2018
May
11
awarded  Famous Question
Mar
16
awarded  Autobiographer
2017
Jul
9
accepted Is recreational marijuana actually legal in states that voted it to be legal?
Jul
6
comment Is recreational marijuana actually legal in states that voted it to be legal?
Can a local or state police officer enforce a federal law if they'd like?
Jul
6
comment Is recreational marijuana actually legal in states that voted it to be legal?
If the judicial branch is involved with state law creation, how is it that they allow states to make laws that contradict the federal laws? Do they explicitly decide to do this?
Jul
6
comment Is recreational marijuana actually legal in states that voted it to be legal?
Also, to be clear, the judicial branch doesn't "filter out" state law proposals that contradict federal laws before they become accepted as state laws? If not, why not? Because they see value in telling citizens "us [state] doesn't care if you do this and won't prosecute you, but you still can't safely do it because the Feds disagree with us"?
Jul
6
comment Is recreational marijuana actually legal in states that voted it to be legal?
I suppose this is a separate question, but what happens if something is illegal by the state, but legal federally. I assume that the state wouldn't actually be able to punish you, because you said that federal always supersedes state, but I'm not sure if my interpretation is correct.
Jul
6
revised Is recreational marijuana actually legal in states that voted it to be legal?
added 253 characters in body
Jul
6
comment Is recreational marijuana actually legal in states that voted it to be legal?
Is it a gray area in the sense that state law supersedes federal law at times? Or in the sense that sometimes states are allowed to make laws that contradict federal law, and sometimes they're not?
Jul
6
asked Is recreational marijuana actually legal in states that voted it to be legal?
Jun
3
revised Can an apartment release my package without approval, warning, or notification?
added 5 characters in body
Jun
3
asked Can an apartment release my package without approval, warning, or notification?
Apr
29
comment Is it illegal in any way to solicit reviews?
Seems related, and potentially the same answers, but ultimately, the question is a different one.
Apr
27
asked Is it illegal in any way to solicit reviews?
Jan
26
comment How can people confess to their drug use in a book without any legal consequences?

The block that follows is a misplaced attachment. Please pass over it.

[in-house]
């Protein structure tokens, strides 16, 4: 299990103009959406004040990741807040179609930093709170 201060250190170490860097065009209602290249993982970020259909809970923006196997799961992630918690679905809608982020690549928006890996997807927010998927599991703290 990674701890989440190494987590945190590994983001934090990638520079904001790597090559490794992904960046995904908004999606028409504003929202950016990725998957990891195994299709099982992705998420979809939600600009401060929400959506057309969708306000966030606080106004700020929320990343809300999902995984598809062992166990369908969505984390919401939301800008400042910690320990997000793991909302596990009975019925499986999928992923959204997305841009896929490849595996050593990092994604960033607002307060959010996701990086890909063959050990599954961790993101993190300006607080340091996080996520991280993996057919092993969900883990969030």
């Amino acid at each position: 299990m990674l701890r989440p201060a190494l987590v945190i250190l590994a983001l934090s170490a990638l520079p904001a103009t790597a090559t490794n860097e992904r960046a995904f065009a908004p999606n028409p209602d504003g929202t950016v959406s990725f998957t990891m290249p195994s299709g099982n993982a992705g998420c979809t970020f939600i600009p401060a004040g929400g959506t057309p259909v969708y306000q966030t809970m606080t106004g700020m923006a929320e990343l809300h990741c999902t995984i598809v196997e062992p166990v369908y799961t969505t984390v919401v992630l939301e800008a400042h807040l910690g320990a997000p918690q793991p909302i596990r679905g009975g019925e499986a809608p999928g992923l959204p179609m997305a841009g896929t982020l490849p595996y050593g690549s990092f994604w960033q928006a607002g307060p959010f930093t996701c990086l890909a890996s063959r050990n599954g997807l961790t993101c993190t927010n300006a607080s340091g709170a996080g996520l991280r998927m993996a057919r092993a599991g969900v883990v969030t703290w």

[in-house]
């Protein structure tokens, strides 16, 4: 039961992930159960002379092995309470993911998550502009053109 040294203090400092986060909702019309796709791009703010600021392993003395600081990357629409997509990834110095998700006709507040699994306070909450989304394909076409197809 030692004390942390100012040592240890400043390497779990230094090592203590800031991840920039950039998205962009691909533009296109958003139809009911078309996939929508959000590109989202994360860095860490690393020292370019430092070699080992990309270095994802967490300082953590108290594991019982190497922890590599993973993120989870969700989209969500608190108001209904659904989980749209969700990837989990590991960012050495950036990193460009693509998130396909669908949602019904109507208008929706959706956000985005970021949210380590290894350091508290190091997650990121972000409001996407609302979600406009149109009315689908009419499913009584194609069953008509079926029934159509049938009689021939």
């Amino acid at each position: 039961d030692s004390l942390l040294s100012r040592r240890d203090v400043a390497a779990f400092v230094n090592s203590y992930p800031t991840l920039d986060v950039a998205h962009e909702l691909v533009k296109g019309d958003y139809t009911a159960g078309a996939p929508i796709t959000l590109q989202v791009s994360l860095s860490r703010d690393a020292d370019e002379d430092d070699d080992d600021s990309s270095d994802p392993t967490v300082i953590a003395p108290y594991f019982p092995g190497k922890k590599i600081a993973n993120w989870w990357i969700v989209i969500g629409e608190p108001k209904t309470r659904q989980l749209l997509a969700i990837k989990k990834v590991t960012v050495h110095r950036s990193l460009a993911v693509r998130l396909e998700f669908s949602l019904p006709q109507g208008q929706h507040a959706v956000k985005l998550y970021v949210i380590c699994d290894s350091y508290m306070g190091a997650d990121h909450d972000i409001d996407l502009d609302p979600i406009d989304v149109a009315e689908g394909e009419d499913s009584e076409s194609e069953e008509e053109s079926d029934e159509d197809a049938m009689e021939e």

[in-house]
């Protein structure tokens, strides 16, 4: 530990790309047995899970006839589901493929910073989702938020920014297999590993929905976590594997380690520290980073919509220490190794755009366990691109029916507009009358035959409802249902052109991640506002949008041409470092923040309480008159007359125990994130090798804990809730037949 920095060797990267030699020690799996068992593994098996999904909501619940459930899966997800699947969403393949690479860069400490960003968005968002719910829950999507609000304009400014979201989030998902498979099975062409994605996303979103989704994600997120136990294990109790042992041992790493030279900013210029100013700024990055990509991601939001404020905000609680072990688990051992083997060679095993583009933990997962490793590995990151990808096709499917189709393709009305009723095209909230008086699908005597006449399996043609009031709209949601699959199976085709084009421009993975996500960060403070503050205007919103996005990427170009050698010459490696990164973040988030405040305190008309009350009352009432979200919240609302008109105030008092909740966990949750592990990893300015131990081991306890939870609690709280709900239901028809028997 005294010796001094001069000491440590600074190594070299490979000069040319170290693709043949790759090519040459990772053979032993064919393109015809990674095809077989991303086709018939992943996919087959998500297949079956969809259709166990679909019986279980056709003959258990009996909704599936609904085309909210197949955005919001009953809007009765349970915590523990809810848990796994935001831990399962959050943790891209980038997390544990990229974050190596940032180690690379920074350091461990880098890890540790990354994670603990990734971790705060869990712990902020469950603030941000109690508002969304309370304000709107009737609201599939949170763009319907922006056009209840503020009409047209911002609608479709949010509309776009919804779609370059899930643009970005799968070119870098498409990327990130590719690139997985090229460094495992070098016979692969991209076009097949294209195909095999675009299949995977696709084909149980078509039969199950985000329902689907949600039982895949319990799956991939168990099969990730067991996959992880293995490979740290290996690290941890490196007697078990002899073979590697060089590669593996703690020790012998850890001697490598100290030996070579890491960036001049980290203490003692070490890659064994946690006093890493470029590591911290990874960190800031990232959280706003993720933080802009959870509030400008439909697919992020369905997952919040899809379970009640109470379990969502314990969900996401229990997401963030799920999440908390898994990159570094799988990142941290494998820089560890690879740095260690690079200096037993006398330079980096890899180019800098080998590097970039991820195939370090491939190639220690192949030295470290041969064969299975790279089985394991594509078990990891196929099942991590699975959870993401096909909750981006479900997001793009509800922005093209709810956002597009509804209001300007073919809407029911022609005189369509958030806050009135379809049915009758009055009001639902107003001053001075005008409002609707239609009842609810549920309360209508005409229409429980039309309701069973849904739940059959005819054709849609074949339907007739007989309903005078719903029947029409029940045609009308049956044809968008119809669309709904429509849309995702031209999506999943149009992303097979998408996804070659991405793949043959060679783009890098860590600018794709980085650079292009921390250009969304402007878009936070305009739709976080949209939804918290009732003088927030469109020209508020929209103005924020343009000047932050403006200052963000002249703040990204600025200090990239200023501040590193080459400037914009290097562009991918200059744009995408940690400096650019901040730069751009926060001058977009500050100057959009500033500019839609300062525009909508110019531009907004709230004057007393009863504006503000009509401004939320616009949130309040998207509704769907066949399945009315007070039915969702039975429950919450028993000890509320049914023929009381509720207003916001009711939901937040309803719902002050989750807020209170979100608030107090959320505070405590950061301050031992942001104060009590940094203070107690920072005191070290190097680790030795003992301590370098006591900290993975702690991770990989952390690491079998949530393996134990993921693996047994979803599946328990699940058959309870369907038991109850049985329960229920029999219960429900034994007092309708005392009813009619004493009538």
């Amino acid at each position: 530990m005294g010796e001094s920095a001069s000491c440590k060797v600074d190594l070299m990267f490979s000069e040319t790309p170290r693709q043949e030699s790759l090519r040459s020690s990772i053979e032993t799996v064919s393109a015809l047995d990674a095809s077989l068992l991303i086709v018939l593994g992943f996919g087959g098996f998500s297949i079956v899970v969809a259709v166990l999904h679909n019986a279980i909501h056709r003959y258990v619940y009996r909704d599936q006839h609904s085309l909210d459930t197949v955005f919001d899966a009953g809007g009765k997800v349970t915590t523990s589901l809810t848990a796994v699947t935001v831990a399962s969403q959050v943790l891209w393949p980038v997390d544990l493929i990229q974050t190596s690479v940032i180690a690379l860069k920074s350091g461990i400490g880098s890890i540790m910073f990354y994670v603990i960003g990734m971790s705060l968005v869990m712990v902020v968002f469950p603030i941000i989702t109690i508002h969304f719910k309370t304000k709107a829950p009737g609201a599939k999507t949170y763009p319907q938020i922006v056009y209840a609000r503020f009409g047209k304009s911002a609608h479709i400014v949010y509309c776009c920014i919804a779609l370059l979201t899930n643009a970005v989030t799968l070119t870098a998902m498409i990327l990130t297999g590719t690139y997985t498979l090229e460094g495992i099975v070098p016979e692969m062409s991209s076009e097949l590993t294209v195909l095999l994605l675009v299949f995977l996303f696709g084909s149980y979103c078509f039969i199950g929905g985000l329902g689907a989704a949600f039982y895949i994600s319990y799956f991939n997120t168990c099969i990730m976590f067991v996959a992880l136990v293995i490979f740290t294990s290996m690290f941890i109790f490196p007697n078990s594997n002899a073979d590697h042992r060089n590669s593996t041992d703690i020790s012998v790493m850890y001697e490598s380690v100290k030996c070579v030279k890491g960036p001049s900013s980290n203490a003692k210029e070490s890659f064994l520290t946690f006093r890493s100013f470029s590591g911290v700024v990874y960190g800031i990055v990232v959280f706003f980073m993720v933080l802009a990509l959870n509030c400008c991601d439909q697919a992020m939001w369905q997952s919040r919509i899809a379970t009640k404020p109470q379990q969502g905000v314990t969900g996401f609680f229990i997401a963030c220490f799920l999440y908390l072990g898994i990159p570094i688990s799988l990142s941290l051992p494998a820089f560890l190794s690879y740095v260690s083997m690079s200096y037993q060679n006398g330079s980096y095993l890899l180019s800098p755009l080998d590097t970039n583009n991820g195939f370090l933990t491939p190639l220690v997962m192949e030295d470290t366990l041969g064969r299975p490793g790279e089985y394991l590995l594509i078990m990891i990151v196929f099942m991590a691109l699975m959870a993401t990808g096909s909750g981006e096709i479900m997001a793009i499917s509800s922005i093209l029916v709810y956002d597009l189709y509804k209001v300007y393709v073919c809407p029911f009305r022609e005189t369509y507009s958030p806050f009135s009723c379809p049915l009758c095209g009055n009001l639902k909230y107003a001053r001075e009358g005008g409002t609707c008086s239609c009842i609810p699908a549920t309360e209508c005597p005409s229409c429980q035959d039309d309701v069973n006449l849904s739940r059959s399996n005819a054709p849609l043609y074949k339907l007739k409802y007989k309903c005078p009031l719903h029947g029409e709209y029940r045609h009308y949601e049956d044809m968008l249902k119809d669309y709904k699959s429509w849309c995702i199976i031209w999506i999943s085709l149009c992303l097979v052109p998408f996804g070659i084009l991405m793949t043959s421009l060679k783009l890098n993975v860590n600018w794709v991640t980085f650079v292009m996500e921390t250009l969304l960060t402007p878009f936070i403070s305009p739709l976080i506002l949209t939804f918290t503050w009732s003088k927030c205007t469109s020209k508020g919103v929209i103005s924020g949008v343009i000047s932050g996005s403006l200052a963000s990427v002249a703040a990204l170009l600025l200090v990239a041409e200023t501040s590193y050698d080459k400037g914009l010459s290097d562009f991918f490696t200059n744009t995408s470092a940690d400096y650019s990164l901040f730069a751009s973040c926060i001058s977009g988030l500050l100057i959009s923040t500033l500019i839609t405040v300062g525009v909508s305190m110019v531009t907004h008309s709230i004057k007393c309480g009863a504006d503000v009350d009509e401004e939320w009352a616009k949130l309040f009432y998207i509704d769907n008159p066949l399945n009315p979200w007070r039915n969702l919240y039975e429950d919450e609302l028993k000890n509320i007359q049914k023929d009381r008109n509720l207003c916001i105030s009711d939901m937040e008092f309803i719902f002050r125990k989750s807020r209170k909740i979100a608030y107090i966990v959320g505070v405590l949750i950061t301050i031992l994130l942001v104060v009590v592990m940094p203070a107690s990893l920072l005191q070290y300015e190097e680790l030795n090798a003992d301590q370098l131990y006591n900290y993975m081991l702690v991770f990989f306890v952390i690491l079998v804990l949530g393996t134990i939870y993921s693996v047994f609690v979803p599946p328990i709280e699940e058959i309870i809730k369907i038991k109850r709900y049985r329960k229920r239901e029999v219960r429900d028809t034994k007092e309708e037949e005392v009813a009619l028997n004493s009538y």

@TimLymington no need, I understand now. I didn't realize that it extended to testimony. Thanks!
Jan
25
comment How can people confess to their drug use in a book without any legal consequences?
@TimLymington I was assuming that they were asked to testify, and that while testifying, you're not protected by that. Were either of those assumptions wrong?
Jan
19
comment Can “Dumb Starbucks” be legally considered Fair Use as satire or parody?
Would you mind elaborating on what you mean by "transformative"? I don't quite understand.
Jan
19
comment Why are lawyers typically excluded from juries?
What about the possibility where both sides genuinely believe that the law is in their favor? If that were the case, and if the premises in this answer are true, then I'd think both sides would reason, "Sure, put a lawyer in the jury. The law is on our side, so it'll be good for us." The fact that this doesn't happen seems to imply that in court cases, it's actually pretty clear who should win, which is scary. With that said, it'd be interesting to see data on how frequently the side who used a preemptory strike on a lawyer ended up winning the case.
Jan
18
comment How can people confess to their drug use in a book without any legal consequences?
I see. But I'd think they'd have some specific memory of using it. Ie. "On New Years at home with my girlfriend." However, that seems hard enough to prove such that they might be willing to risk lying under oath for. Out of curiosity, how much detail do they really need to prosecute? Date + time + location are all necessary?
Jan
18
comment How can people confess to their drug use in a book without any legal consequences?
(cont.) Wouldn't the public admission be enough for a court to order the offender to testify? That would provide evidence and detail. From there, wouldn't it be a bit of a crazy move on the offenders part to lie under oath? If it is indeed a "crazy" move to lie under oath, then an order to testify means they'll have to admit their crime, plead guilty, and be convicted. Am I wrong about any of this?